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Ocean Exploration

Blue Planet 2 | Episode 2 | The Deep

It amazes me that a programme that has immortalised lecture content from my degree has become the most-watched British television programme of the year. Two years after being totally captivated by Dr Jon Copley’s lecture about the ecology of deep sea hydrothermal vents, whale falls and trenches, he was directly involved in helping the BBC bring these same environments to the public’s attention. Continue reading →

Tracing Metals

Tracing metals I love the ocean, studying it, and before joining the University of Southampton as a Research fellow, I had put much thought into the particular role of shelf seas in the global marine system. In previous years I have put my focus on the deep ocean. I have been analysing trace metals in seawater to look at the big picture – how water masses with billions of liters per second are distributed along the ocean conveyor belt. Continue reading →

The Treacle Ocean

When you think of ocean oceanography you probably think of people diving with corals or boats deploying brightly coloured equipment. I myself am a physical oceanographer and personally don’t get my feet wet very often. So what do I do? Well, I model the ocean using a computer… a big one!   The ocean is very complex and understanding the whole ocean to predict how it will respond to changing climate is very difficult. Continue reading →

Welcome to “Exploring our Oceans”.

  Welcome to "Exploring our Oceans"! Although we still have a few days before we get started on the course, this is a brief welcome to the MOOC, and a taste of some of the topics we have coming up over the next six weeks. This blog site will be home to your mentors and educators for the course, all of us PhD students and academics at NOC who will be guiding you through the material and sharing a little bit about our daily lives here at the National Oceanography Centre. Continue reading →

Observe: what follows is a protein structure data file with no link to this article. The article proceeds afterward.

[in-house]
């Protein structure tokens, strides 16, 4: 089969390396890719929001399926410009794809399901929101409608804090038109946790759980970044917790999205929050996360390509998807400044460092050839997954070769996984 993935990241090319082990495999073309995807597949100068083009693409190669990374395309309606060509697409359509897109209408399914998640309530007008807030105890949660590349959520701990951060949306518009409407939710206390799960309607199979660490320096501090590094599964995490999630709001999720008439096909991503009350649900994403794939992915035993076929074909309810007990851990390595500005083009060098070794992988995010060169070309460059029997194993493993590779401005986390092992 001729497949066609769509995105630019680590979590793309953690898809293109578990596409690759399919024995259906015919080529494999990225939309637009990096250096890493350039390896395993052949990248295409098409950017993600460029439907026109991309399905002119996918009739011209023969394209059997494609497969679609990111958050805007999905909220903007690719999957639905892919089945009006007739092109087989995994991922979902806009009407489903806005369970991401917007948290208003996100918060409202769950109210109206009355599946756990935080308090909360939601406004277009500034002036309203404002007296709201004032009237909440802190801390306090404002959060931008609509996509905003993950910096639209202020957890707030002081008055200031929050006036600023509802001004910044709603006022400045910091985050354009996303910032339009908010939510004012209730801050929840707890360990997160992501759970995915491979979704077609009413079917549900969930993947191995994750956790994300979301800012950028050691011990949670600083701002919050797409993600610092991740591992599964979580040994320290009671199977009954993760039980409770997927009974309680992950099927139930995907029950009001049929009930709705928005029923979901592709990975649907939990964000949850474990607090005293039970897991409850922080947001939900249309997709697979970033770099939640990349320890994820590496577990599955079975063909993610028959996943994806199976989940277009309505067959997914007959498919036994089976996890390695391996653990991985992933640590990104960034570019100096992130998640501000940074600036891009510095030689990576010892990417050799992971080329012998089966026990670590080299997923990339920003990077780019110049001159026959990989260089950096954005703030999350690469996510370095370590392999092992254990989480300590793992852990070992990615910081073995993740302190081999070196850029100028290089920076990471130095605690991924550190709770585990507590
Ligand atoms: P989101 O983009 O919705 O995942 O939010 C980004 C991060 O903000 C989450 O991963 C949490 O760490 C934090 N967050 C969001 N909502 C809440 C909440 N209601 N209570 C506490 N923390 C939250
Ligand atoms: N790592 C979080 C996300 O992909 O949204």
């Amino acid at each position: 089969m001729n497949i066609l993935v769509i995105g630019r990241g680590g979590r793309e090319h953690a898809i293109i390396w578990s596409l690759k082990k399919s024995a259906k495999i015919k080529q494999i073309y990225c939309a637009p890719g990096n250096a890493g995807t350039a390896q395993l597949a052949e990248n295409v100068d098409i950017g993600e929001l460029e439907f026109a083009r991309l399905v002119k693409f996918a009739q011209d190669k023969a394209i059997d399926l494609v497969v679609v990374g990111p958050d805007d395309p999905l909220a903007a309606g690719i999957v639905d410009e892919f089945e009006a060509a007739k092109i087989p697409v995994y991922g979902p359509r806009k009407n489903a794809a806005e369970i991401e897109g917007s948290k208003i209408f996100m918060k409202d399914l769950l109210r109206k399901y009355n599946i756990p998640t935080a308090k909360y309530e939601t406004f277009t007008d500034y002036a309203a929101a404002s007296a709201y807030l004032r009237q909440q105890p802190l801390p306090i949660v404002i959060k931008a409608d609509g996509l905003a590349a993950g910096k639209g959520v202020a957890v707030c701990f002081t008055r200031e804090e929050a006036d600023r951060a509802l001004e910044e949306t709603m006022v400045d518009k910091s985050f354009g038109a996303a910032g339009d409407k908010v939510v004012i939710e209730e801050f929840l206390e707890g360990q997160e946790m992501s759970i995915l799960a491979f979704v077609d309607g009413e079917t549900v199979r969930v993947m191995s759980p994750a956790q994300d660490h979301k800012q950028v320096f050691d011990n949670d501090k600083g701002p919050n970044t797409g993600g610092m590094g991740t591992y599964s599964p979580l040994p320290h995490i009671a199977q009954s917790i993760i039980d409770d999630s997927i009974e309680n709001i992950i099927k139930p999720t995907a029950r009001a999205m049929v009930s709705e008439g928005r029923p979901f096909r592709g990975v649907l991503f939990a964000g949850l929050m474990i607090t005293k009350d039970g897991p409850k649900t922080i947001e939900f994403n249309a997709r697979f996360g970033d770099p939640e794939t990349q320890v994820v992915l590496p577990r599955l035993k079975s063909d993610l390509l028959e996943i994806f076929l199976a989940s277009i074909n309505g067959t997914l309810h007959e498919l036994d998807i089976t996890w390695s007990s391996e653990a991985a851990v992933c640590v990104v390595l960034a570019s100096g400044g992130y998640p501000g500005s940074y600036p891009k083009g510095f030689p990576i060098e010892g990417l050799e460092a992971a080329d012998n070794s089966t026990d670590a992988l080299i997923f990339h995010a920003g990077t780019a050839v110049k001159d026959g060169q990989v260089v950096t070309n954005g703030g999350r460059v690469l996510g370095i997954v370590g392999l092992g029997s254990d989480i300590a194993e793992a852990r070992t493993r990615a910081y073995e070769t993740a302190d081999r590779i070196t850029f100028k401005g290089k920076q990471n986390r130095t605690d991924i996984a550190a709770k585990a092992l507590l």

Human footprint along marine ecosystems  

  Evidences accumulated over the last few decades reveal a growing human impact on marine ecosystems, but effects on biological communities are still largely unknown. Human activities such as fisheries, urban development, tourism, and maritime traffic, greatly influence distribution and quantity of marine litter from shores to deeper regions of continental margins, where may enter directly through a wide variety of maritime activities including disposal (e.g. Continue reading →

Life on the high seas – Equatorial Pacific

I imagine most people would say if they had the chance to work at sea on a state-of-the-art research ships that it was a great opportunity… to miss the Great British winter! Clear blue skies and temperatures never below 27°C in January, it was bliss. We sailed from Balboa adjacent to Panama City on 28th December southwest into the Pacific and then headed north for the seas off Guatemala. Continue reading →